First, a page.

Scholarly article on topic 'Use of NH3 fuel to achieve deep greenhouse gas reductions from US transportation'

Use of NH3 fuel to achieve deep greenhouse gas reductions from US transportation Academic research paper on "Earth and related environmental sciences"

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Abstract of research paper on Earth and related environmental sciences, author of scientific article — Doo Won Kang, John H. Holbrook

Abstract The transportation sector is one of the largest sources of greenhouse gases (GHGs) emissions in the United States. This study identifies scenarios for dramatically reducing future GHG emissions from the US transportation sector, specifically from light-duty vehicles (LDVs), by phasing in ammonia (NH3)-fueled vehicles in place of vehicles using petroleum-based fuels. Projected US LDV carbon dioxide (CO2) emissions from the Annual Energy Outlook (AEO) 2013 reference case projections prepared by the United States Department of Energy serve as the reference case for this study. Two scenarios, in addition to the AEO reference case, have been developed in this study to illustrate the GHG emissions mitigation potential of implementing NH3-fueled vehicles in the US LDV transportation sector through 2040. This study uses the software tool LEAP (the Long range Energy Alternatives Planning System), with which alternative scenarios can be created and evaluated by comparing their energy requirements and environmental impacts. Aggressive implementation of NH3-fueled vehicles replacing gasoline vehicles to account for 100% in 2040 achieves reduction of about 30% of the cumulative LDV CO2 emissions from 2010 through 2040 produced in the reference case. It eliminates most of the annual LDV CO2 emissions projected in the reference case in the year 2040, with a 96% reduction from reference case levels, equivalent to a reduction of approximately 718 million metric tons CO2 equivalent in that year’s emissions. The current study demonstrates that NH3-fueled vehicles could be a promising near-term alternative for LDV because of its significant contribution in reducing CO2 emissions compared with vehicles of carbon based fuels.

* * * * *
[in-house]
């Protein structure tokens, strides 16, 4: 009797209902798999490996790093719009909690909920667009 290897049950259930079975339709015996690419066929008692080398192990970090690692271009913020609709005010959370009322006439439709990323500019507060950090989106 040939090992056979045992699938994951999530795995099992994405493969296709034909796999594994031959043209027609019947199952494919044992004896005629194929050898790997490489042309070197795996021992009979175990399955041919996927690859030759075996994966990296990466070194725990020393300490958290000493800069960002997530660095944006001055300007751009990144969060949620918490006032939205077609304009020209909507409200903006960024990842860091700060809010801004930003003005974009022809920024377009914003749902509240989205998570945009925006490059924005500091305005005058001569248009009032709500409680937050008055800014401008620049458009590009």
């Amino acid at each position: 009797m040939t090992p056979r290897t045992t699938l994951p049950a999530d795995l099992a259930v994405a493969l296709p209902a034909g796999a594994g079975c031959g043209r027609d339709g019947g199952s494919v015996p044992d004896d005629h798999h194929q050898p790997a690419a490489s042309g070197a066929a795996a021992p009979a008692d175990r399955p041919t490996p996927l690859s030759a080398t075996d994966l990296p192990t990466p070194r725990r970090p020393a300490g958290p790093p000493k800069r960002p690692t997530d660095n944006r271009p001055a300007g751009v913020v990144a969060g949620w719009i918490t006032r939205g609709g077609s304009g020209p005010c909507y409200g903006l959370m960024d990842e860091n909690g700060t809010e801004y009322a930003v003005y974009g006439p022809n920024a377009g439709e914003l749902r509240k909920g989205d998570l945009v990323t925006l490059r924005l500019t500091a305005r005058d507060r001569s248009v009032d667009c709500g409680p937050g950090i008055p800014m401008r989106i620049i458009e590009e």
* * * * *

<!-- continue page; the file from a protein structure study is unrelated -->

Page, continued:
Academic research paper on topic "Use of NH3 fuel to achieve deep greenhouse gas reductions from US transportation"

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Energy Reports

journal homepage: www.elsevier.com/locate/egyr

Use of NH3 fuel to achieve deep greenhouse gas reductions from US c^ark

transportation

Doo Won Kanga'*, John H. Holbrook0

a Engineering School, Carnegie Mellon University, United States b NH3 Fuel Association, United States

article info

abstract

Article history: Received 11 May 2015 Received in revised form 4 August 2015 Accepted 4 August 2015 Available online 24 August 2015

Keywords: NH3-fueled vehicles CO2 emissions Global warming LEAP

The transportation sector is one of the largest sources of greenhouse gases (GHGs) emissions in the United States. This study identifies scenarios for dramatically reducing future GHG emissions from the US transportation sector, specifically from light-duty vehicles (LDVs), by phasing in ammonia (NH3)-fueled vehicles in place of vehicles using petroleum-based fuels.

Projected US LDV carbon dioxide (CO2) emissions from the Annual Energy Outlook (AEO) 2013 reference case projections prepared by the United States Department of Energy serve as the reference case for this study. Two scenarios, in addition to the AEO reference case, have been developed in this study to illustrate the GHG emissions mitigation potential of implementing NH3-fueled vehicles in the US LDV transportation sector through 2040. This study uses the software tool LEAP (the Long range Energy Alternatives Planning System), with which alternative scenarios can be created and evaluated by comparing their energy requirements and environmental impacts.

Aggressive implementation of NH3-fueled vehicles replacing gasoline vehicles to account for 100% in 2040 achieves reduction of about 30% of the cumulative LDV CO2 emissions from 2010 through 2040 produced in the reference case. It eliminates most of the annual LDV CO2 emissions projected in the reference case in the year 2040, with a 96% reduction from reference case levels, equivalent to a reduction of approximately 718 million metric tons CO2 equivalent in that year's emissions.

The current study demonstrates that NH3-fueled vehicles could be a promising near-term alternative for LDV because of its significant contribution in reducing CO2 emissions compared with vehicles of carbon based fuels.

© 2015 The Authors. Published by Elsevier Ltd.

This is an open access article under the CC BY-NC-ND license (http://creativecommons.org/licenses/by-nc-nd/4.0/).